Review of Dan Deacon & the Wham City Ensemble live at London ULU, 5 June 2009
History is littered with examples of great minds stopping a beat to think 'Is it just me, or is this not right?'. It'd be high and mighty to suggest my experience at Dan Deacon's recent London show draws parallels with the rise of Nazism but I was left non-plussed by the crowd's baying enthusiasm.
For the uninitiated, Deacon's music is a brand of scatterbeat techno, poured through the day-glo 'nu-rave' sieve but nodding sagely in the direction of post-rock floor shakers such as Ulrich Scnauss and Fuck Buttons. It's a sensory onslaught. Not unpleasant, merely belligerent. And accordingly 'so hot right now'.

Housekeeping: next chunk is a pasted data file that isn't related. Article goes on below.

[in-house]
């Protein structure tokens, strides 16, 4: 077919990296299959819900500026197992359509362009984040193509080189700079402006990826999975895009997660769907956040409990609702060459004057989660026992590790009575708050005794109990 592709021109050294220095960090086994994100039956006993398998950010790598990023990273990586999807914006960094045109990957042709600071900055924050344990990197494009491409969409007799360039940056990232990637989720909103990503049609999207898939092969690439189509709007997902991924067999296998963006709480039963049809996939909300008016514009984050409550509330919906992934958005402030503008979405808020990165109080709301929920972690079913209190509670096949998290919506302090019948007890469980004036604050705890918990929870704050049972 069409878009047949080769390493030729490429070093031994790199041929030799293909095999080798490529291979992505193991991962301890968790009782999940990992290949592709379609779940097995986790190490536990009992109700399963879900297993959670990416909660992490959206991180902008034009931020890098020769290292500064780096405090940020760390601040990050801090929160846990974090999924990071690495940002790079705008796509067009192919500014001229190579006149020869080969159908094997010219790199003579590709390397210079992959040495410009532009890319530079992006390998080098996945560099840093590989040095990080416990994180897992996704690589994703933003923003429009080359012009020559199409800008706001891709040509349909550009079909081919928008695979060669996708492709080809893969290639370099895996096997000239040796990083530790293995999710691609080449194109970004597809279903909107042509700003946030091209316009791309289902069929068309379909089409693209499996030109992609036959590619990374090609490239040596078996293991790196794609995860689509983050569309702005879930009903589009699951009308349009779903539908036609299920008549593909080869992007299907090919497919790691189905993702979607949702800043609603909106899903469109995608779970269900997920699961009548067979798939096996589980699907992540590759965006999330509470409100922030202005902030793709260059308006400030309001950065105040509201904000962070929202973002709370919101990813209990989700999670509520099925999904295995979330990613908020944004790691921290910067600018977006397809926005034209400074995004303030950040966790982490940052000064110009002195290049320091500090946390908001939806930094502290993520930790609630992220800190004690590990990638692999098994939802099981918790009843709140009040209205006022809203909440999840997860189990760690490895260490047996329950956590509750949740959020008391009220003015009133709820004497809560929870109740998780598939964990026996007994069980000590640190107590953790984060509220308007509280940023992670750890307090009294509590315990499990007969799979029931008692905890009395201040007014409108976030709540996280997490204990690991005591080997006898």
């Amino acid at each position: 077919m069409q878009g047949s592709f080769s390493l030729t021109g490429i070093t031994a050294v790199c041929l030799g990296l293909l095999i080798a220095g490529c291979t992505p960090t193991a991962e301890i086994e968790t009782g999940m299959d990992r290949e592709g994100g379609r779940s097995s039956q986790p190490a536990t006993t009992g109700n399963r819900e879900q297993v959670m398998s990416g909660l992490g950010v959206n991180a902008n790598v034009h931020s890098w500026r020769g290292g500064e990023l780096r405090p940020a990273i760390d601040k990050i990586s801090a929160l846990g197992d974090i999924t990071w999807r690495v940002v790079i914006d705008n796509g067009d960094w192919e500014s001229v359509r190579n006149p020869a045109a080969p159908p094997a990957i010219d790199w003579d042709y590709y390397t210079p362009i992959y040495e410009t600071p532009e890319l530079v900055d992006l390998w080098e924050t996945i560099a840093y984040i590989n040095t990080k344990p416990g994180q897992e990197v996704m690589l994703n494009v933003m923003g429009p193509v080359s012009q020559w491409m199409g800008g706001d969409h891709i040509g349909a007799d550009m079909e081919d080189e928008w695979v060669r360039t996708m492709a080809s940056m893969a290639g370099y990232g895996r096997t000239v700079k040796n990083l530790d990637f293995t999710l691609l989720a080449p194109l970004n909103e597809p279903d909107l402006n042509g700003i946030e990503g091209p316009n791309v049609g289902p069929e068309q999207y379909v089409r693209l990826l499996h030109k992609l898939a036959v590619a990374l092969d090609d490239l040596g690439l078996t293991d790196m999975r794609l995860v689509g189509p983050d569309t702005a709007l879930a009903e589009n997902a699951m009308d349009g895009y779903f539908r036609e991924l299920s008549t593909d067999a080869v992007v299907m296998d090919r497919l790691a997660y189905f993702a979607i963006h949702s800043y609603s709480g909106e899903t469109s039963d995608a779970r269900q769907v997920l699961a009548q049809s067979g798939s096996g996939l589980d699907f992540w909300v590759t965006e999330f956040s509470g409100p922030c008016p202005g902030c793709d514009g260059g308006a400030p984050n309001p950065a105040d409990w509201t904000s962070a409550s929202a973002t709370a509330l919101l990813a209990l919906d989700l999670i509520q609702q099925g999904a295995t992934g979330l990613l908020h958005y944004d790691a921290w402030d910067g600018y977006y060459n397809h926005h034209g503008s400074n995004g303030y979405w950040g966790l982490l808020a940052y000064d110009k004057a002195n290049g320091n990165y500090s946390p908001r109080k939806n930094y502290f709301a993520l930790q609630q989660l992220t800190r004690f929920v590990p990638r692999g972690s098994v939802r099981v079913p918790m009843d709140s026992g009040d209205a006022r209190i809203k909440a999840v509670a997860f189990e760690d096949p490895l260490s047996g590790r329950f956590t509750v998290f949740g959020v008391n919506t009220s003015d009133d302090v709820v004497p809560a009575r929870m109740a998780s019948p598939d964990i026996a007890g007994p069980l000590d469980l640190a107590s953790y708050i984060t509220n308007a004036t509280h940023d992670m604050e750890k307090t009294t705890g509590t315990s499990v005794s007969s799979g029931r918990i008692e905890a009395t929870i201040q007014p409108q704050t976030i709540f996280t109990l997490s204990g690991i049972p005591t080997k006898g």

What it isn't, is a delight in the live arena. Try as he might, there is only so much spectacle the gnomic, bespectacled Deacon can wring from his knob-twiddling antics, while the presence of his backing 'Wham City Ensemble' is tempered by his position bestride a podium in front of them.
Advance warning had been given of Deacon's attempts to spice the evening up with dance contests, seating the crowd and organising human trains round the block. It all struck as a lame attempt to cover up for the lack of interest onstage and the struggle for the excellent music to translate live. In an already overstuffed venue, marshalling the crowd to make room to bring exhibitionists together for forced fun seemed lifted from a nightmare Freshers Week at the University of Indie.
Left to my own devices, and placing to one side agoraphobia brought on by over-crowding, I might just have danced the night away. After all I'm not averse to fun, it's just that allowing a sweaty, beer swilling, rotund gentleman place his hand on my scalp isn't my idea of it. And quite like those head-scratching dissenters, Berlin circa 1933, I left wondering why so few felt the same.